Ten years of data have been analyzed by the team of scientists and could have a major impact on air quality regulations.
Scientists at NASA have used a satellite to locate 39 large sources of human-made pollution that have never been reported.
The human-made sources of toxic sulfur dioxide (SO2) emissions are known to be a major health hazard, contribute greatly to acid rain and is heavily regulated by the U.S. Environmental Protection Agency because of this.
Lead study author, Chris McLinden who is an atmospheric scientist with Environment and Climate Change Canada in Toronto, stated that the amount they discovered makes up around 12 percent of all SO2 man-made emissions – an alarming figure that could impact greatly on air quality. The team used new data analysis methods to study images taken by the satellite from 2005 to 2014 and used wind methods such as strength and direction as well as how the sulfer dioxide is dispersed and diluted by wind activity.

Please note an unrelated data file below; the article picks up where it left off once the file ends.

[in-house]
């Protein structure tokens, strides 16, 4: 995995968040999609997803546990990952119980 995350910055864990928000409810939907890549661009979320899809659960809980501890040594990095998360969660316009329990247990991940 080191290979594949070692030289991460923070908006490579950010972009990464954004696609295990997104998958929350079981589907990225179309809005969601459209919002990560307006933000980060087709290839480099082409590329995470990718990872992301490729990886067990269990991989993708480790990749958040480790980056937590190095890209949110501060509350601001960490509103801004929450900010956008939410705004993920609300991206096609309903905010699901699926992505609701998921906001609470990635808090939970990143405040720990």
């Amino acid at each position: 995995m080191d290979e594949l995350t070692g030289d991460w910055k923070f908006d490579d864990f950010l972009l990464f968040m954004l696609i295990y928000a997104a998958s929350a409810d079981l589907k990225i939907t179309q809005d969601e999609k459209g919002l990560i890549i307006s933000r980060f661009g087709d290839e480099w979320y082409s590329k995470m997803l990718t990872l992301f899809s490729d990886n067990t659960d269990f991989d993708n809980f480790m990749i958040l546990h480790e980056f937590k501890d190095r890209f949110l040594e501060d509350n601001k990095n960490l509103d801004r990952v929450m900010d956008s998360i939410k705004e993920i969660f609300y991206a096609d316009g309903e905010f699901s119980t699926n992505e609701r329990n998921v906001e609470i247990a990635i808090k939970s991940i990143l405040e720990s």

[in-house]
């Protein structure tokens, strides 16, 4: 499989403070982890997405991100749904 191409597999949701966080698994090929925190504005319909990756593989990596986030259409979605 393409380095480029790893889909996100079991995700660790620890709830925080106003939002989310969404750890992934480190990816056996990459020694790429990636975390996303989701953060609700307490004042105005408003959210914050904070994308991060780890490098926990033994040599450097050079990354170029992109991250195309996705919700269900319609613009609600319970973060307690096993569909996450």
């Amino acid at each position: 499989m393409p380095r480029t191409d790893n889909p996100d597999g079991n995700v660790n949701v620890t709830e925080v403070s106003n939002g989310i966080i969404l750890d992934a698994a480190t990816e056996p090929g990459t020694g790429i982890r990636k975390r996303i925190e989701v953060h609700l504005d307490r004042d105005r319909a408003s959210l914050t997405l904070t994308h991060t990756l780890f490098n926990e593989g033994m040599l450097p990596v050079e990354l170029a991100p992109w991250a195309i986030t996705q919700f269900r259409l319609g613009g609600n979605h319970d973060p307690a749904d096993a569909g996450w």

“We now have an independent measurement of these emission sources that does not rely on what was known or thought known. When you look at a satellite picture of sulphur dioxide, you end up with it appearing as hotspots – bull’s-eyes, in effect – which makes the estimates of emissions easier,” he said.
Overall, 114 unreported sources of sulfer dioxide were detected but among the countries where the 39 man-made sources were found included Mexico, Middle East and many areas in Russia who have power plants that use coal as well as oil and gas.
“Generally, these previously unreported sources tended to pop up in more developing types of nations,” Dr. McLinden stated, “where perhaps their legal requirements for reporting are not as rigorous as what we might be used to in the U.S and Canada, for example.”
The team hope that the new findings and techniques will help detect future sulfer emissions and allow environmental agencies to act on tackling the issue.
“The conventional, bottom-up emissions inventories used to assess impacts … are often incomplete or outdated, particularly for developing nations that lack comprehensive emission reporting requirements and infrastructure,” state the authors. “We anticipate that our inventory will help eliminate gaps in bottom-up inventories, independent of geopolitical borders and source types.”
The findings were published in the journal Nature Geoscience.